Turmeric: Does It Have Antiseizure Activity?

Gayle Nicholas Scott, PharmD

Disclosures

January 27, 2015

Question

Is turmeric or curcumin useful as an antiepileptic agent?

Response from Gayle Nicholas Scott, PharmD
Assistant Professor, Eastern Virginia Medical School, Norfolk, Virginia; Clinical Pharmacist, Chesapeake Regional Medical Center, Chesapeake, Virginia

Turmeric (Curcuma longa) is in the same botanical family as ginger (Zingiberaceae). The rhizome is used as a coloring agent and a spice in such foods as curries, and as a medicinal agent in India and China.

Curcumin, a constituent of the turmeric rhizome, is a bright-yellow polyphenolic compound, chemically diferuloylmethane. Preliminary research suggests that turmeric and curcumin have a variety of pharmacologic properties, including anti-inflammatory, antitumor, and antimicrobial activities.[1,2,3]

Clinical research in small numbers of patients has been conducted on curcumin for a diverse group of medical conditions, such as osteoarthritis; inflammatory bowel disease; pancreatitis; gastric ulcer; psoriasis; and cancer, including breast, colorectal, pancreatic, and others.[3] Although a search of curcumin on PubMed yields more than 7000 citations, most articles report bench research; no commercial interest has applied for a drug license for any curcumin preparation.[4]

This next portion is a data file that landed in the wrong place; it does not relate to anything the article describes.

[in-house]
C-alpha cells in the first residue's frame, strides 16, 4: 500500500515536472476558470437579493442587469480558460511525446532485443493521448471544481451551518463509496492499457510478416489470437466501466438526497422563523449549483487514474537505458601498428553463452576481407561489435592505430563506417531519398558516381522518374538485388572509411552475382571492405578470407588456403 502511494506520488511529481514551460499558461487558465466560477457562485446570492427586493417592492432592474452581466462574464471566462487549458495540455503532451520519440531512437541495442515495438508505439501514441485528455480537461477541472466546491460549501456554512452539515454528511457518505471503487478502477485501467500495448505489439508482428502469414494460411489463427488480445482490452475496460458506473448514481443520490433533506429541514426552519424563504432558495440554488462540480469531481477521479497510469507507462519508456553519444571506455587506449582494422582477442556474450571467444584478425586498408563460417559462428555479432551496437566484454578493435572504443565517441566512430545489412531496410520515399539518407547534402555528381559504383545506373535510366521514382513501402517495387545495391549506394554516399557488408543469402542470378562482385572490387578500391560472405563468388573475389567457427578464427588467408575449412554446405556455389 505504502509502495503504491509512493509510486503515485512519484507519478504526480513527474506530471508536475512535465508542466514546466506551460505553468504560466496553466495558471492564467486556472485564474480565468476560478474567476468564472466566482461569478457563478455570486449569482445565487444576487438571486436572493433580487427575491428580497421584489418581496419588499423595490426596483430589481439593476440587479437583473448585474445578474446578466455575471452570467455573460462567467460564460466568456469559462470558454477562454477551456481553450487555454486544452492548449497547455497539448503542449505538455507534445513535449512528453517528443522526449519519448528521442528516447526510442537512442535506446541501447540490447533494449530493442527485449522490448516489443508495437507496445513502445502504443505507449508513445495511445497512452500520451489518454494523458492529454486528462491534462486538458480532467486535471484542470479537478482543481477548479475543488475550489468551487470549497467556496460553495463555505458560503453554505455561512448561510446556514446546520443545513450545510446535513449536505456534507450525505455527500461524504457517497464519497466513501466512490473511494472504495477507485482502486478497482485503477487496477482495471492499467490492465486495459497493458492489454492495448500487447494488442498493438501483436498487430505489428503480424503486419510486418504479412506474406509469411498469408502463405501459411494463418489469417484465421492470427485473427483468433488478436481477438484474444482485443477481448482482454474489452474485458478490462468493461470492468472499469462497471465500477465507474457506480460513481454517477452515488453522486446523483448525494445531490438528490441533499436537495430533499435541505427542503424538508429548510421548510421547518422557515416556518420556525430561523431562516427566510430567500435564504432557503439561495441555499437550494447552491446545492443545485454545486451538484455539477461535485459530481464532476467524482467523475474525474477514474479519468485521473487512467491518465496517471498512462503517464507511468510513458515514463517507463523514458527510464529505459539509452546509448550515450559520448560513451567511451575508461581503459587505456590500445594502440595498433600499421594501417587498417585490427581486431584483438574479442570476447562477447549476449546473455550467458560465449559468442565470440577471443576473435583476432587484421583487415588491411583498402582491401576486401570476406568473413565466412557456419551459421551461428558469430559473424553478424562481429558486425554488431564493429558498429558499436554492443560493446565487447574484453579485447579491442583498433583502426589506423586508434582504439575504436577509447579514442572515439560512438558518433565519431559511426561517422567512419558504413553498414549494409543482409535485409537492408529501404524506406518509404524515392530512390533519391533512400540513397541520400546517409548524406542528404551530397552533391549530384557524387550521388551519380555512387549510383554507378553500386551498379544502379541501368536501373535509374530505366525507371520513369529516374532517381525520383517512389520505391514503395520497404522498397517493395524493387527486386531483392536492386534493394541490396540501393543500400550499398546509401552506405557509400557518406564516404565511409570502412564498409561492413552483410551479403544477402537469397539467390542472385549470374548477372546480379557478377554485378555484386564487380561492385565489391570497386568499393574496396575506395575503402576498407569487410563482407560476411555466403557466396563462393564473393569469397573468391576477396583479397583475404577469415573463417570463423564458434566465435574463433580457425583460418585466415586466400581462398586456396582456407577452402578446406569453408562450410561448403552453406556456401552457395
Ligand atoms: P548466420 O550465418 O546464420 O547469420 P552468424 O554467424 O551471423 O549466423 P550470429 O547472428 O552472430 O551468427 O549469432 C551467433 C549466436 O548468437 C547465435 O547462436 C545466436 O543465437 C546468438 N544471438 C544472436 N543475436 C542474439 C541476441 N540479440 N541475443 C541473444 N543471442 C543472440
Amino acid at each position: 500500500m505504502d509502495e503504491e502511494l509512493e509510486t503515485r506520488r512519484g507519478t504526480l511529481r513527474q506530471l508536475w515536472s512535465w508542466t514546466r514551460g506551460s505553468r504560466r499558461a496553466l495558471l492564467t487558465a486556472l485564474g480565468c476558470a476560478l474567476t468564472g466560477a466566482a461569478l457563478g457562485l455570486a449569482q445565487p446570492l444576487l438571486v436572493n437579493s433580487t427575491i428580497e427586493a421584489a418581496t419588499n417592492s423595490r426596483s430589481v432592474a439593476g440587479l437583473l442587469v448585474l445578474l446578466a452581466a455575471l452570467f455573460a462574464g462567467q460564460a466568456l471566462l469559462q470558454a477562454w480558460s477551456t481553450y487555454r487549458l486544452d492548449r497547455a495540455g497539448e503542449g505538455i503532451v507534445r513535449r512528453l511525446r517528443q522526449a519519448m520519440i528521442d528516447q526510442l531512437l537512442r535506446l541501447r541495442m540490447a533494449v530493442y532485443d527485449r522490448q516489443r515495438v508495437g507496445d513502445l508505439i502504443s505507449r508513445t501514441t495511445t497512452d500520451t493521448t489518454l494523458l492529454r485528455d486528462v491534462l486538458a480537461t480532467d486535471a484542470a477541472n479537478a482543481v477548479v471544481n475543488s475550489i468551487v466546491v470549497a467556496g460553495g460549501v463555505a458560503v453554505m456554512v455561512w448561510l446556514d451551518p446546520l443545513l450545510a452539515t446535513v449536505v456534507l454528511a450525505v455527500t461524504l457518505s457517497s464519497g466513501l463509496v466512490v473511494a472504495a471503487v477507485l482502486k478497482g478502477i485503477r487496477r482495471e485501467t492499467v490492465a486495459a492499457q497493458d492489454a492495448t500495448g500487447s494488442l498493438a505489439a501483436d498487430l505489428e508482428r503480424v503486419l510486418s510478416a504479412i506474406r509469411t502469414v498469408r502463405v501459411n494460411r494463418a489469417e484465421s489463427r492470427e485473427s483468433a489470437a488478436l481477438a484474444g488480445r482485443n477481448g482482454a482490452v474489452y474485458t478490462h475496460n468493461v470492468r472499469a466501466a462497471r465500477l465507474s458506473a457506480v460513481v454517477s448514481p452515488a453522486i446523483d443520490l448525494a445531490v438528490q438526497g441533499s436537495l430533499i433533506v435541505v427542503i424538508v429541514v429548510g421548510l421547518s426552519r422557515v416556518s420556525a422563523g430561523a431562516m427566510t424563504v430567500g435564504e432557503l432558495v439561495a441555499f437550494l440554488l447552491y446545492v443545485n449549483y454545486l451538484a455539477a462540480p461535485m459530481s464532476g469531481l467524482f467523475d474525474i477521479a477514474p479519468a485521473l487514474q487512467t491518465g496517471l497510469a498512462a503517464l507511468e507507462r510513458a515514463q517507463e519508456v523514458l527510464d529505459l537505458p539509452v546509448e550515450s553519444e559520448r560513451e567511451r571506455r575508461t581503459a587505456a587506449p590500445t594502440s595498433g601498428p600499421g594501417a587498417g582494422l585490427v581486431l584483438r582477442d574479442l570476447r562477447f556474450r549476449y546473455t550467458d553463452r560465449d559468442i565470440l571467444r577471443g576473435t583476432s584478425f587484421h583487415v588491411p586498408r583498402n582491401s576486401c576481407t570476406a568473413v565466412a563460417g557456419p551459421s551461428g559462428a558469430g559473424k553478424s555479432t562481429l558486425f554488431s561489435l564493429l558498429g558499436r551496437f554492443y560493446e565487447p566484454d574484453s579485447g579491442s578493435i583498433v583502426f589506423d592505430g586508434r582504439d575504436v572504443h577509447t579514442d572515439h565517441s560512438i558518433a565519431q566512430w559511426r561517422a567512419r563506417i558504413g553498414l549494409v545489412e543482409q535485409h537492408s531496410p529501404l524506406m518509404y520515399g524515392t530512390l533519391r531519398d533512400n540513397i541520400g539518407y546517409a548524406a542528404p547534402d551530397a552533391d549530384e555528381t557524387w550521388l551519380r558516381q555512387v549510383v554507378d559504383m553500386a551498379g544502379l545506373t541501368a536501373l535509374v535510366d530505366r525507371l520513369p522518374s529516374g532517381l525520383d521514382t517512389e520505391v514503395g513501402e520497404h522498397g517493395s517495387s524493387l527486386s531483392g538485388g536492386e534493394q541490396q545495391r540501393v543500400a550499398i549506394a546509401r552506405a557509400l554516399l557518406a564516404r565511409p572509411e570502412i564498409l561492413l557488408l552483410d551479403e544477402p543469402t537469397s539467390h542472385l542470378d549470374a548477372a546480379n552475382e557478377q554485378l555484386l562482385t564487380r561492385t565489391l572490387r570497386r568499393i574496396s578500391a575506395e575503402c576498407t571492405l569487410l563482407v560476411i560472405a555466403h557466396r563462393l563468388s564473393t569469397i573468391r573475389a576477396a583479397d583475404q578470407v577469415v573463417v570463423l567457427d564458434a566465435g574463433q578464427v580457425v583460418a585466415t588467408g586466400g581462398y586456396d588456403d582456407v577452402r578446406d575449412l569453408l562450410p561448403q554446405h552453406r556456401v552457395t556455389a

Curcumin is poorly bioavailable, but it is a low-molecular-weight, lipophilic compound, which allows it to be absorbed and penetrate the blood/brain barrier.[5] Some research suggests that curcumin might have neuroprotective and antioxidant activity, which might be useful for treatment of seizures. Studies in several animal models have shown that curcumin can reduce seizures that have been induced chemically or electrically.[6,7,8,9,10,11,12] To date, no clinical trials of curcumin or turmeric for seizures have been published.

Turmeric and curcumin are available in the United States as dietary supplements. Both appear to be safe for most people, although no studies demonstrating safety in patients with epilepsy are available. Curcumin did not adversely affect rats concurrently given conventional antiepileptic drugs.[13] Preliminary clinical research suggests that curcumin might inhibit cytochrome P450 (CYP)1A2 and enhance CYP2A6.[14]

In summary, research on induced seizures in animals suggests that turmeric or its constituent, curcumin, might have antiseizure effects. However, neither agent has been studied in patients with epilepsy.

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